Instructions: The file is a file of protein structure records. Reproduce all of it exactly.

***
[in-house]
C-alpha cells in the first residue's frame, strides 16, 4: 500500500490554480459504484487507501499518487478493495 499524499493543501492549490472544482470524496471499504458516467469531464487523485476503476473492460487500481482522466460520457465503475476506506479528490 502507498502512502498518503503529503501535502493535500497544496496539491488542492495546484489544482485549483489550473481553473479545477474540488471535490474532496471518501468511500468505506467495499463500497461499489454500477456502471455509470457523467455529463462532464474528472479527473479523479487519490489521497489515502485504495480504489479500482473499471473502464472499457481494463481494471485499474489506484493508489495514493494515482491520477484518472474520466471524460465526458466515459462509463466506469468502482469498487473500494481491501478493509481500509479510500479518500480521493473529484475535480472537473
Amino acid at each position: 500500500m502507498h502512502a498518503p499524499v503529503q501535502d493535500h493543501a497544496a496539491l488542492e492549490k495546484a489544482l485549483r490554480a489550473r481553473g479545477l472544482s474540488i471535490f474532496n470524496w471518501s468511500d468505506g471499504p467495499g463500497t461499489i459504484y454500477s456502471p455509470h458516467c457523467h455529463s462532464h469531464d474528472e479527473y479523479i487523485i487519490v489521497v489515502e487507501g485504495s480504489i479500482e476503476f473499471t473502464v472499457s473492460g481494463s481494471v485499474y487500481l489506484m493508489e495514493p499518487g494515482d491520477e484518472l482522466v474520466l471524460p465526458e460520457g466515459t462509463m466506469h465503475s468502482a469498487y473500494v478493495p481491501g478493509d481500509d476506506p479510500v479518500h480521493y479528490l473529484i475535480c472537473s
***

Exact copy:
[in-house]
C-alpha cells in the first residue's frame, strides 16, 4: 500500500490554480459504484487507501499518487478493495 499524499493543501492549490472544482470524496471499504458516467469531464487523485476503476473492460487500481482522466460520457465503475476506506479528490 502507498502512502498518503503529503501535502493535500497544496496539491488542492495546484489544482485549483489550473481553473479545477474540488471535490474532496471518501468511500468505506467495499463500497461499489454500477456502471455509470457523467455529463462532464474528472479527473479523479487519490489521497489515502485504495480504489479500482473499471473502464472499457481494463481494471485499474489506484493508489495514493494515482491520477484518472474520466471524460465526458466515459462509463466506469468502482469498487473500494481491501478493509481500509479510500479518500480521493473529484475535480472537473
Amino acid at each position: 500500500m502507498h502512502a498518503p499524499v503529503q501535502d493535500h493543501a497544496a496539491l488542492e492549490k495546484a489544482l485549483r490554480a489550473r481553473g479545477l472544482s474540488i471535490f474532496n470524496w471518501s468511500d468505506g471499504p467495499g463500497t461499489i459504484y454500477s456502471p455509470h458516467c457523467h455529463s462532464h469531464d474528472e479527473y479523479i487523485i487519490v489521497v489515502e487507501g485504495s480504489i479500482e476503476f473499471t473502464v472499457s473492460g481494463s481494471v485499474y487500481l489506484m493508489e495514493p499518487g494515482d491520477e484518472l482522466v474520466l471524460p465526458e460520457g466515459t462509463m466506469h465503475s468502482a469498487y473500494v478493495p481491501g478493509d481500509d476506506p479510500v479518500h480521493y479528490l473529484i475535480c472537473s